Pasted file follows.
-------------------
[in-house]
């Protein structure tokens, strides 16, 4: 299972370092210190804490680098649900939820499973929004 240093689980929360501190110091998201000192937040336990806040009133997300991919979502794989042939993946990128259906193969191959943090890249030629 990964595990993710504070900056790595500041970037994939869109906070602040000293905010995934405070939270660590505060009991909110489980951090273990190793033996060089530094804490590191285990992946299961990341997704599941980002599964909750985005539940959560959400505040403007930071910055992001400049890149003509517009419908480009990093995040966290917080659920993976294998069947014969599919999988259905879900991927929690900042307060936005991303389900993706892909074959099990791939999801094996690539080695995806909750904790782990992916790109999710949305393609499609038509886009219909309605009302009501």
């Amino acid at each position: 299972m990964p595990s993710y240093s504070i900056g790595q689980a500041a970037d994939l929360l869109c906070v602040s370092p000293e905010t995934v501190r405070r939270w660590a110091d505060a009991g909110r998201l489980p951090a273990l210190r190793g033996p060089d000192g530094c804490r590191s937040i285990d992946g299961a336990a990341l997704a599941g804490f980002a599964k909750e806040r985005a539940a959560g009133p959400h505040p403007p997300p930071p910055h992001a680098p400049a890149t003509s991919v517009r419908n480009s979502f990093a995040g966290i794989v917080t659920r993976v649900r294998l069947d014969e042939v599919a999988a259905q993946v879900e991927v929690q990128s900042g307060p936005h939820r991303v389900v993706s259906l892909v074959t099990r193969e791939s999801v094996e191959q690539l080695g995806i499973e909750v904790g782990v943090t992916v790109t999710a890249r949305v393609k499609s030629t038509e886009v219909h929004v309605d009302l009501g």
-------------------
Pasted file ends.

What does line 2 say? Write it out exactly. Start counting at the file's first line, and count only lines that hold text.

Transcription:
């Protein structure tokens, strides 16, 4: 299972370092210190804490680098649900939820499973929004 240093689980929360501190110091998201000192937040336990806040009133997300991919979502794989042939993946990128259906193969191959943090890249030629 990964595990993710504070900056790595500041970037994939869109906070602040000293905010995934405070939270660590505060009991909110489980951090273990190793033996060089530094804490590191285990992946299961990341997704599941980002599964909750985005539940959560959400505040403007930071910055992001400049890149003509517009419908480009990093995040966290917080659920993976294998069947014969599919999988259905879900991927929690900042307060936005991303389900993706892909074959099990791939999801094996690539080695995806909750904790782990992916790109999710949305393609499609038509886009219909309605009302009501």